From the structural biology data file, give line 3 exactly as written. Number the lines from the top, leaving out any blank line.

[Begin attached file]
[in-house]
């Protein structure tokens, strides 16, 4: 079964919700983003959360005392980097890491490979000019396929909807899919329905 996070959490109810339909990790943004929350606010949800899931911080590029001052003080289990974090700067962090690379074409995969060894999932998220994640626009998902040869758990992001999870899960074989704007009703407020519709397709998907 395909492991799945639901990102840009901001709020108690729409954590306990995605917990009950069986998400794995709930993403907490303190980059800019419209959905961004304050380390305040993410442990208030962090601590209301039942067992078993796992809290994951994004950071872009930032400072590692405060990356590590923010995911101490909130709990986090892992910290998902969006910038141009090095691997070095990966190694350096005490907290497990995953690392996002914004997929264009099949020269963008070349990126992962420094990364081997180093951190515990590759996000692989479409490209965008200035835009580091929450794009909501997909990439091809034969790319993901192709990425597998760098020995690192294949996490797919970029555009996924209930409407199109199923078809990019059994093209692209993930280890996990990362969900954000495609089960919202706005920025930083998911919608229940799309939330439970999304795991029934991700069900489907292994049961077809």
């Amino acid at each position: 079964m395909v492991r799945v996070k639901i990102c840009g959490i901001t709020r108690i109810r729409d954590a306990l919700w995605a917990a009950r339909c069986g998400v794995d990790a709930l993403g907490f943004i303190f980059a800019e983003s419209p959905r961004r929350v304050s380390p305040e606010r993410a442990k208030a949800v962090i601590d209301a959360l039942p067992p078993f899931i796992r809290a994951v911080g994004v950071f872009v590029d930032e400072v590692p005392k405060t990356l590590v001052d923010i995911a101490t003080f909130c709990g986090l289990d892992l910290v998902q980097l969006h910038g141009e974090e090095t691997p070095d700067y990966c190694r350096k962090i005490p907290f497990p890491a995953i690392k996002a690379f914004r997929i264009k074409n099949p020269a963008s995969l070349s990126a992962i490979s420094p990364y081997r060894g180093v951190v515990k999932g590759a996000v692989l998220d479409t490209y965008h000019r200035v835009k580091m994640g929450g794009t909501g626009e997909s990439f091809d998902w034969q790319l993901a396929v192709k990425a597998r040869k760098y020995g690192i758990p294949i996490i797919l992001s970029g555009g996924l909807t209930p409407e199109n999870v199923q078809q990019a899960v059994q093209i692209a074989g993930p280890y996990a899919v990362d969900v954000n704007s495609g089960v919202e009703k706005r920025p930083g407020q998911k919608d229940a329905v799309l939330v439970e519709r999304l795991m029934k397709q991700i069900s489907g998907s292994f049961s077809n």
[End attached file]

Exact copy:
């Amino acid at each position: 079964m395909v492991r799945v996070k639901i990102c840009g959490i901001t709020r108690i109810r729409d954590a306990l919700w995605a917990a009950r339909c069986g998400v794995d990790a709930l993403g907490f943004i303190f980059a800019e983003s419209p959905r961004r929350v304050s380390p305040e606010r993410a442990k208030a949800v962090i601590d209301a959360l039942p067992p078993f899931i796992r809290a994951v911080g994004v950071f872009v590029d930032e400072v590692p005392k405060t990356l590590v001052d923010i995911a101490t003080f909130c709990g986090l289990d892992l910290v998902q980097l969006h910038g141009e974090e090095t691997p070095d700067y990966c190694r350096k962090i005490p907290f497990p890491a995953i690392k996002a690379f914004r997929i264009k074409n099949p020269a963008s995969l070349s990126a992962i490979s420094p990364y081997r060894g180093v951190v515990k999932g590759a996000v692989l998220d479409t490209y965008h000019r200035v835009k580091m994640g929450g794009t909501g626009e997909s990439f091809d998902w034969q790319l993901a396929v192709k990425a597998r040869k760098y020995g690192i758990p294949i996490i797919l992001s970029g555009g996924l909807t209930p409407e199109n999870v199923q078809q990019a899960v059994q093209i692209a074989g993930p280890y996990a899919v990362d969900v954000n704007s495609g089960v919202e009703k706005r920025p930083g407020q998911k919608d229940a329905v799309l939330v439970e519709r999304l795991m029934k397709q991700i069900s489907g998907s292994f049961s077809n």